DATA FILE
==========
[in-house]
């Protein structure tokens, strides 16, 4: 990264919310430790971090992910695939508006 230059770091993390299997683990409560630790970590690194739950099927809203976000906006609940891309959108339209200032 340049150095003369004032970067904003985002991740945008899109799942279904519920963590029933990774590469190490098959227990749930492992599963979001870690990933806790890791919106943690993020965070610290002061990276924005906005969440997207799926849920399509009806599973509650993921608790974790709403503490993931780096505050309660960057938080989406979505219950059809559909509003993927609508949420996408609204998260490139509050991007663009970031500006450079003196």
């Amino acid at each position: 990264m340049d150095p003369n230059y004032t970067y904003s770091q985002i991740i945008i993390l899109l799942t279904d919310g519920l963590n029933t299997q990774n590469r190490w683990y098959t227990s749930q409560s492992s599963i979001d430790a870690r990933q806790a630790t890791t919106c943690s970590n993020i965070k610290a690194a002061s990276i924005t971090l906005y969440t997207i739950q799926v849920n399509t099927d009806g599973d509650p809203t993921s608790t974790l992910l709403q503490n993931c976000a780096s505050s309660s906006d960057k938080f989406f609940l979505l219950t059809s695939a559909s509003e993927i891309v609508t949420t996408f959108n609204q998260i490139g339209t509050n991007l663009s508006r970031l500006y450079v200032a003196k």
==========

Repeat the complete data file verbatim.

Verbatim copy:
[in-house]
């Protein structure tokens, strides 16, 4: 990264919310430790971090992910695939508006 230059770091993390299997683990409560630790970590690194739950099927809203976000906006609940891309959108339209200032 340049150095003369004032970067904003985002991740945008899109799942279904519920963590029933990774590469190490098959227990749930492992599963979001870690990933806790890791919106943690993020965070610290002061990276924005906005969440997207799926849920399509009806599973509650993921608790974790709403503490993931780096505050309660960057938080989406979505219950059809559909509003993927609508949420996408609204998260490139509050991007663009970031500006450079003196």
């Amino acid at each position: 990264m340049d150095p003369n230059y004032t970067y904003s770091q985002i991740i945008i993390l899109l799942t279904d919310g519920l963590n029933t299997q990774n590469r190490w683990y098959t227990s749930q409560s492992s599963i979001d430790a870690r990933q806790a630790t890791t919106c943690s970590n993020i965070k610290a690194a002061s990276i924005t971090l906005y969440t997207i739950q799926v849920n399509t099927d009806g599973d509650p809203t993921s608790t974790l992910l709403q503490n993931c976000a780096s505050s309660s906006d960057k938080f989406f609940l979505l219950t059809s695939a559909s509003e993927i891309v609508t949420t996408f959108n609204q998260i490139g339209t509050n991007l663009s508006r970031l500006y450079v200032a003196k």